Lastly, it is argued by Mr. Rajappa that no appeal is provided under s. 246 of the Act, and therefore, if any other interpretation is placed on s. 143(1A)(a) of the Act, then it will be totally unjust to the assessee. It is therefore, contended that it will be violating the principles enunciated in Art. 265 of the Constitution of India which says that no tax shall be levied or collected except by authority of law. For this proposition reliance is placed on K.T. Moopil Nair vs. State of Kerala AIR 1961 SC 552. In that decision it was laid down that a taxing statute is not wholly immune from attack on the ground that it infringes the equality clause in Art. 14 of the Constitution of India. The Supreme Court only said that if the same clause of property similarly situated, is subjected to an incidence of taxation, which results in inequality the law may be struck down as creating an inequality amongst holders of the same kind of property. In my opinion, this judgment does not support the proposition propounded by Mr. Rajappa. Learned counsel for the petitioner also refers to Arts. 269, 270 and 271 of the Constitution of India r/w Art. 366(28) of the Constitution of India relating to the definition of the word “tax” and contends that if by way of a Finance Act under Art. 271 of the Constitution of India, the additional income-tax had been levied by way of surcharge, the petitioner could have no defence to the levy. But in this case, by way of amending the s. 143 (1A)(a) of the IT Act, the levy is sought to be introduced and the same cannot be supported by any principle of interpretation.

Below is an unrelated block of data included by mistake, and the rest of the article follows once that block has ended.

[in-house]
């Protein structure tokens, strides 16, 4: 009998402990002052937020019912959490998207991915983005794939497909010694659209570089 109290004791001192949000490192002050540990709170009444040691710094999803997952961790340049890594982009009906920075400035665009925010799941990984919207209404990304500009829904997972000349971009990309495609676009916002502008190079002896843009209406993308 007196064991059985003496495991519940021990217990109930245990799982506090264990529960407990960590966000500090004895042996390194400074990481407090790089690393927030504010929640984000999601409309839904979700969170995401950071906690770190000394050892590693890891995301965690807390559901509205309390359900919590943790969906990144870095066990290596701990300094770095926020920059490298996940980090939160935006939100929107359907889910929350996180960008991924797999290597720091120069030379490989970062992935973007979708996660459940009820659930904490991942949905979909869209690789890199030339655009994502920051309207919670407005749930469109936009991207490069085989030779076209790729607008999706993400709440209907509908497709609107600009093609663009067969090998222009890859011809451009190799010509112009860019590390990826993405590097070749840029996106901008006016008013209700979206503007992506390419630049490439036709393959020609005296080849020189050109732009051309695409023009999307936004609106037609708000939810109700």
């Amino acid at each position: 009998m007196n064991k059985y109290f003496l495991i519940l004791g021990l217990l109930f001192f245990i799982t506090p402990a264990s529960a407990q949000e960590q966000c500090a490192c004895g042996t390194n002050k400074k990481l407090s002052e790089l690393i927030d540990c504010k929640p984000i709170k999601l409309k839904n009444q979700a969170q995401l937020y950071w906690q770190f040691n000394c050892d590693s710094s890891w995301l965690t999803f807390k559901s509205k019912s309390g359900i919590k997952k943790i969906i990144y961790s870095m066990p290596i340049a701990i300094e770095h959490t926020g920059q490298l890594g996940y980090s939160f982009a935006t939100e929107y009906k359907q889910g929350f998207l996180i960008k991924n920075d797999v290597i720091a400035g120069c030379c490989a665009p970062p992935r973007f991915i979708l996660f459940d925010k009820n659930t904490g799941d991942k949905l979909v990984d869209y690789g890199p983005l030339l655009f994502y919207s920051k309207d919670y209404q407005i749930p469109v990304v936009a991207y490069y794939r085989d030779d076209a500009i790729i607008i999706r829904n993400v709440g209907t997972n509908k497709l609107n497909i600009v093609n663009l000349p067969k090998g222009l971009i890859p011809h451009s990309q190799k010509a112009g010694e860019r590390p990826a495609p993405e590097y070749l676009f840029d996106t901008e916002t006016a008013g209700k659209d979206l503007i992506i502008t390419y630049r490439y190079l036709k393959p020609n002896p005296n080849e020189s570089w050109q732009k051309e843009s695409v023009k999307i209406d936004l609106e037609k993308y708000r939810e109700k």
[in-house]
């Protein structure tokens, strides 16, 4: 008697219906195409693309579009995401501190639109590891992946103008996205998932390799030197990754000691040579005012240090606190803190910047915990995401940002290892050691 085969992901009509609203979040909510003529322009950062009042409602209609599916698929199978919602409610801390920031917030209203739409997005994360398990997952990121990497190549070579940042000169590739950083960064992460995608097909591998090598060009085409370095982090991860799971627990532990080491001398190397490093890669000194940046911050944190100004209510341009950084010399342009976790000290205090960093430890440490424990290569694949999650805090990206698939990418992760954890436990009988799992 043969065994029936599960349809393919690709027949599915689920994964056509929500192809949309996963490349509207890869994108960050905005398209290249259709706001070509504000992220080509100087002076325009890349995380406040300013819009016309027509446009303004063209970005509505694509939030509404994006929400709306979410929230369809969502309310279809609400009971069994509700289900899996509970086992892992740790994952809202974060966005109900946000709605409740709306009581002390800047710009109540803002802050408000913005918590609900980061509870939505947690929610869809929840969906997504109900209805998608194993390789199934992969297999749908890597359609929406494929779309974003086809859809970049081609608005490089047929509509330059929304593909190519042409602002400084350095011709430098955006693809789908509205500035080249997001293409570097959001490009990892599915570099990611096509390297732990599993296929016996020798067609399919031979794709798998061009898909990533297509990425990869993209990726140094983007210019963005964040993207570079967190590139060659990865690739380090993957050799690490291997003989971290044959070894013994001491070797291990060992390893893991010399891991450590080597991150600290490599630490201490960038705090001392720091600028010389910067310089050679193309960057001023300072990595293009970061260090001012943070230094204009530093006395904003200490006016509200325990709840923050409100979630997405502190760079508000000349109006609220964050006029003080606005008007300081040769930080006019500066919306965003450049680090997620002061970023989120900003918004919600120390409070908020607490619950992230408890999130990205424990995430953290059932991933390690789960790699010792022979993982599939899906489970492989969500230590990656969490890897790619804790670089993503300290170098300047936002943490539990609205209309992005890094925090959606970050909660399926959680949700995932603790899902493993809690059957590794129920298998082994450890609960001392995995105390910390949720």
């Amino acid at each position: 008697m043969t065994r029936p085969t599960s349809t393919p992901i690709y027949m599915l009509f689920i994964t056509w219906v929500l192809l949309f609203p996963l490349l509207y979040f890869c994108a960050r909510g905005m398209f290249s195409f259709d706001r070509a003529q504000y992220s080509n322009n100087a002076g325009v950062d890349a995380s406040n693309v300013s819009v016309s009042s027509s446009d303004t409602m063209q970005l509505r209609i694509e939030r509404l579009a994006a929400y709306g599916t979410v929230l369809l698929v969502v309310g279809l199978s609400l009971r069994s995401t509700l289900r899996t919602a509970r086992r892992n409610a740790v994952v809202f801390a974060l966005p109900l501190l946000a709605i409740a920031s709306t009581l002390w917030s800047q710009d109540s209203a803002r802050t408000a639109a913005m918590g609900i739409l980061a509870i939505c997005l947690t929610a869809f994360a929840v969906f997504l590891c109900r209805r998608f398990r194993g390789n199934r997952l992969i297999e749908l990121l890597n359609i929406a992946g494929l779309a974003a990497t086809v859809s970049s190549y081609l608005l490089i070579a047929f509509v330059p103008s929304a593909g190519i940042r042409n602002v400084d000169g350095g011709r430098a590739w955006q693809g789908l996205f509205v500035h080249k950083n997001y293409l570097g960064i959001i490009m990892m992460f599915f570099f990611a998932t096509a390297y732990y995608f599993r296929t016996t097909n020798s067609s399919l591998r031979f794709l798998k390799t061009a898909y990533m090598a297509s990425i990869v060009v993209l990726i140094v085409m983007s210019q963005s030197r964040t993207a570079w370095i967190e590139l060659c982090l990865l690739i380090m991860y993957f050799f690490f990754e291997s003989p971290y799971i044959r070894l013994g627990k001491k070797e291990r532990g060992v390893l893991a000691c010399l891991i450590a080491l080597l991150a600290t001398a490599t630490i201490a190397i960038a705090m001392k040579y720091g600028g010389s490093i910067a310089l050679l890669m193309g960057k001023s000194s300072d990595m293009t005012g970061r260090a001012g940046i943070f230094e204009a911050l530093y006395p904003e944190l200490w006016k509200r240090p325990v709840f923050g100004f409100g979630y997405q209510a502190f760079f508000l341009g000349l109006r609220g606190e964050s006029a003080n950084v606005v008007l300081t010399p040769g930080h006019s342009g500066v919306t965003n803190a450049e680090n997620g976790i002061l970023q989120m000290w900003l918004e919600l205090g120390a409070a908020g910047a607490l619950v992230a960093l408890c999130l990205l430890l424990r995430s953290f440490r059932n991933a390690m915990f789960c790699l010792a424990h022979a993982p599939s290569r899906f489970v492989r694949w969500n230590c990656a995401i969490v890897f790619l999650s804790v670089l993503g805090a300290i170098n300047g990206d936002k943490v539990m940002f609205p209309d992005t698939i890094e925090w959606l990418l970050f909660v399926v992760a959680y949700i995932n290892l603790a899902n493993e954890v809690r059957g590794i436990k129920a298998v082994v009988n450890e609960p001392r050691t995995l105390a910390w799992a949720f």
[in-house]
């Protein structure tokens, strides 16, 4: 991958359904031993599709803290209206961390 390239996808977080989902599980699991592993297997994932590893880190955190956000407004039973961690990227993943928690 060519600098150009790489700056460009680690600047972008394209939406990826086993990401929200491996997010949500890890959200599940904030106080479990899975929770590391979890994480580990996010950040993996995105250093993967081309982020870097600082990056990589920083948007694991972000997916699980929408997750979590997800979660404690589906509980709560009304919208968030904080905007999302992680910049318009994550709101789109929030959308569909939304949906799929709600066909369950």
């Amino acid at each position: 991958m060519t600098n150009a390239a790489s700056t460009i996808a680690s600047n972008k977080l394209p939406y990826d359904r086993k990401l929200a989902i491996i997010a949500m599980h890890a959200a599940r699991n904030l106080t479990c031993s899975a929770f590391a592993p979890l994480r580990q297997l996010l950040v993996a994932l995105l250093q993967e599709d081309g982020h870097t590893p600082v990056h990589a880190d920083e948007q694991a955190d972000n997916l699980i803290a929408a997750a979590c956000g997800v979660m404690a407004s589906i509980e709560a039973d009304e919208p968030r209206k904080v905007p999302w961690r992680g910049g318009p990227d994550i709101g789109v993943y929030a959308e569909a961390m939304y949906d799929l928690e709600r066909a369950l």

Mr. S.V. Subramaniam, learned senior counsel for the respondents, takes me through the Finance Act, 1993, which introduced s. 143(1A)(a) in the present form and the fact that the same has been given retrospective effect from 1st April, 1989. With reference to cl. 23 of the Bill which introduced the amendment, the notes on clauses in the Finance Bill, 1993, explains, it is clearly observed as follows : “In cases, where the loss declared in the return has been reduced as a result of the aforesaid adjustments or the aforesaid adjustments have the effect of converting that loss into income, the AO shall calculate a sum (referred to as additional income-tax) equal to 20% of the tax that would have been chargeable on the amount of the adjustments as if it had been the total income of such person, and specify the said additional income-tax in the intimation to be sent under sub-cl. (i) of cl. (a) of sub-s. 143, the AO shall reduce the amount of such refund by an amount equivalent to the additional income-tax calculated as aforesaid.” He also refers to the memorandum explaining the provision in the Finance Bill and says that the amended provisions are to have a deterrent effect and the purpose of the levy of additional income-tax is to persuade all the assessees to file their returns of income carefully to avoid mistakes. It is also explained that it was passed with a view to overcome certain judicial pronouncements, and what was imposed was only a sum calculated at 20% of the tax that could have been chargeable on the amount of the adjustments, as if it had been the total income of such person.